Conversing with the Lord
September 14, 2021
Bellevue parish building a strong devotion to the Holy Eucharist
For many children, special time with Mom or Dad may mean baking cookies, playing catch, a trip to the zoo or a Saturday morning donut run.
But for the Brandon kids, it’s often a trip to visit someone waiting for them at St. Matthew the Evangelist Church in Bellevue.
They are among the approximately 100 parishioners who regularly visit Jesus in the Blessed Sacrament for eucharistic adoration in their newly-constructed church’s adoration chapel.
The parish holds adoration with exposition of the Blessed Sacrament weekly from 7 p.m. Thursdays through 8 a.m. Saturdays.
And the parish is aiming to eventually offer perpetual adoration, said parishioners Donna Buell and Phil McEvoy, who are organizing the effort.
“It’s been such a blessing for our parish,” Buell said.
Parishioner Lisa Brandon said eucharistic adoration has been a great faith-building practice for her four children, ages 5 to 13.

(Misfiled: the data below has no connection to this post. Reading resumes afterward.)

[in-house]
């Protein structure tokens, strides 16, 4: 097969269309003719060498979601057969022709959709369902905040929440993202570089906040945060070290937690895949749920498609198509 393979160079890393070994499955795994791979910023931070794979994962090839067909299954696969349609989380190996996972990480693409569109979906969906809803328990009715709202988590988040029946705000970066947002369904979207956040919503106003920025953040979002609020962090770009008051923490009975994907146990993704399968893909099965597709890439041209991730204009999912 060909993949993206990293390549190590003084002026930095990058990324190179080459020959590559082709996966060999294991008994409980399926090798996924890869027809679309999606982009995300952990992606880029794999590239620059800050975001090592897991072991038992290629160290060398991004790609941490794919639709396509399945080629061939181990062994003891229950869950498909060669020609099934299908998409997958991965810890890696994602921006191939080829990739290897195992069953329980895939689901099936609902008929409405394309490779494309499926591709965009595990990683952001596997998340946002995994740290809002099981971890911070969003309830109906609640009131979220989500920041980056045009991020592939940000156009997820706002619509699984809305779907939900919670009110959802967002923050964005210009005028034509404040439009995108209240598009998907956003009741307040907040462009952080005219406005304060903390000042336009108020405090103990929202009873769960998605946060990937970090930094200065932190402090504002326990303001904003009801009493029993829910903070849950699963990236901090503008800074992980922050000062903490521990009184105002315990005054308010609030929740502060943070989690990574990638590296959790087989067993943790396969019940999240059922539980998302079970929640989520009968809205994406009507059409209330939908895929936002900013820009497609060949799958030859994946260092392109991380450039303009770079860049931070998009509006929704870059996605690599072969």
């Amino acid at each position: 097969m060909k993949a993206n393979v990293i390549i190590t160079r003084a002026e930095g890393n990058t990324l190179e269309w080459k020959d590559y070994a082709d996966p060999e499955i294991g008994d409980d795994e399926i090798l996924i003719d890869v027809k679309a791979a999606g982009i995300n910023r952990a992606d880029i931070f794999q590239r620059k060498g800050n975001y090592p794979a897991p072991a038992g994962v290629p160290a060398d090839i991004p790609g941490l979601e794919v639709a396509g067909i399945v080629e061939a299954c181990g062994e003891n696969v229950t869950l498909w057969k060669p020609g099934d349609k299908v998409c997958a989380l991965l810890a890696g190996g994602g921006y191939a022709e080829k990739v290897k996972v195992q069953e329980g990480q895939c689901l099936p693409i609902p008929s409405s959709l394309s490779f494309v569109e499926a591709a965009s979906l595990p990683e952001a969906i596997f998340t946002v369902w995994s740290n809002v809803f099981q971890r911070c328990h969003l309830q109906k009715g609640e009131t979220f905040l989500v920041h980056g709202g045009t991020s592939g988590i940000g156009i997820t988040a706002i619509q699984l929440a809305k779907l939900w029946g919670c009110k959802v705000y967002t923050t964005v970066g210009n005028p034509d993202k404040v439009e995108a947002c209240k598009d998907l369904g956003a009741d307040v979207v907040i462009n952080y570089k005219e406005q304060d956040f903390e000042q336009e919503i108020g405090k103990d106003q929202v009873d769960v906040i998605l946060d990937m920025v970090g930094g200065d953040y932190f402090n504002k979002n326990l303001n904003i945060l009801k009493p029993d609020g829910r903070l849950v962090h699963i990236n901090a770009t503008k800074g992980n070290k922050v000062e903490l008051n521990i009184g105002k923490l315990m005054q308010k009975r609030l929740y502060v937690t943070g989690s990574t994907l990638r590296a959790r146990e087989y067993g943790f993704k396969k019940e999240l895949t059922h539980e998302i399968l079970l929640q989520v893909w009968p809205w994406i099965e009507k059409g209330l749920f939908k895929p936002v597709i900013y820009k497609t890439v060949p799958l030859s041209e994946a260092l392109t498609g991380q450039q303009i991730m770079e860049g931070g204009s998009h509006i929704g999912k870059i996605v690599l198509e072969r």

“We go on ‘adoration dates,’” she said. “We say, ‘Who’s going on a date with daddy for adoration this week?’ … Sometimes my husband (Mike) and I have adoration dates, too.”
She described these times as opportunities to teach their children about and help them experience the real presence of Jesus in the Eucharist.
“It’s so good for my kids just to be still before Jesus and to be able to go to him with all their desires, their fears and their hopes, and just to share having that outpouring of themselves, then to be able to listen to what God is whispering to them.”
“That’s why we go; we’re spending time with Christ in adoration, because it truly is Jesus,” Brandon said. And her children are accepting that “with that beautiful child-like faith.”
“It’s so important for kids to be in his presence,” said Buell. “Our hearts are desiring Jesus, and to be in his presence is transforming. And to capture kids’ hearts when they’re younger, I think, is so important.”
The impetus to begin regular eucharistic adoration came from a parish survey, in which numerous people expressed that desire, McEvoy said.